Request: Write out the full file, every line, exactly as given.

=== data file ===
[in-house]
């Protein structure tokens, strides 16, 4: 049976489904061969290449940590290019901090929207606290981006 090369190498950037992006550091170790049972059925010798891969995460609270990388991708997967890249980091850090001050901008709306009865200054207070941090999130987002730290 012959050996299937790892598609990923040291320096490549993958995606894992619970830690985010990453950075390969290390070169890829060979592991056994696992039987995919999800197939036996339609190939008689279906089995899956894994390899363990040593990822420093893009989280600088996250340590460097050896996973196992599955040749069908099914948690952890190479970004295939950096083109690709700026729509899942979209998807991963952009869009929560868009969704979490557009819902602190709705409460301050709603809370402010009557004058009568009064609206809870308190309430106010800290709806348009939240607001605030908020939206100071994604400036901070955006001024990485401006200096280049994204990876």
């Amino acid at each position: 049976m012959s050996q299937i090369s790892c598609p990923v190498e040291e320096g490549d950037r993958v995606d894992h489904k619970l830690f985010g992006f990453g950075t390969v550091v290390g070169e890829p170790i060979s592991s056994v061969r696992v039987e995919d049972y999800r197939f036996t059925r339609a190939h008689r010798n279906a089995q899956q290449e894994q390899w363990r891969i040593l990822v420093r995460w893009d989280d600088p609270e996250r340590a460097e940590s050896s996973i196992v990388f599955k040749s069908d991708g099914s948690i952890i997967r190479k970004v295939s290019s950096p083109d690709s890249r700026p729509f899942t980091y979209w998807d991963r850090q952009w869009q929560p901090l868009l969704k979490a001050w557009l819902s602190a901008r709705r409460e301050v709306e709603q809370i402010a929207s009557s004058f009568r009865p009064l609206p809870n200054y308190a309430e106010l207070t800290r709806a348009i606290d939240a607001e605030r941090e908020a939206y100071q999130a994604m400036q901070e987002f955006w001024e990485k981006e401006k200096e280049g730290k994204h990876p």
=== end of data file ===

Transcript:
[in-house]
């Protein structure tokens, strides 16, 4: 049976489904061969290449940590290019901090929207606290981006 090369190498950037992006550091170790049972059925010798891969995460609270990388991708997967890249980091850090001050901008709306009865200054207070941090999130987002730290 012959050996299937790892598609990923040291320096490549993958995606894992619970830690985010990453950075390969290390070169890829060979592991056994696992039987995919999800197939036996339609190939008689279906089995899956894994390899363990040593990822420093893009989280600088996250340590460097050896996973196992599955040749069908099914948690952890190479970004295939950096083109690709700026729509899942979209998807991963952009869009929560868009969704979490557009819902602190709705409460301050709603809370402010009557004058009568009064609206809870308190309430106010800290709806348009939240607001605030908020939206100071994604400036901070955006001024990485401006200096280049994204990876």
């Amino acid at each position: 049976m012959s050996q299937i090369s790892c598609p990923v190498e040291e320096g490549d950037r993958v995606d894992h489904k619970l830690f985010g992006f990453g950075t390969v550091v290390g070169e890829p170790i060979s592991s056994v061969r696992v039987e995919d049972y999800r197939f036996t059925r339609a190939h008689r010798n279906a089995q899956q290449e894994q390899w363990r891969i040593l990822v420093r995460w893009d989280d600088p609270e996250r340590a460097e940590s050896s996973i196992v990388f599955k040749s069908d991708g099914s948690i952890i997967r190479k970004v295939s290019s950096p083109d690709s890249r700026p729509f899942t980091y979209w998807d991963r850090q952009w869009q929560p901090l868009l969704k979490a001050w557009l819902s602190a901008r709705r409460e301050v709306e709603q809370i402010a929207s009557s004058f009568r009865p009064l609206p809870n200054y308190a309430e106010l207070t800290r709806a348009i606290d939240a607001e605030r941090e908020a939206y100071q999130a994604m400036q901070e987002f955006w001024e990485k981006e401006k200096e280049g730290k994204h990876p």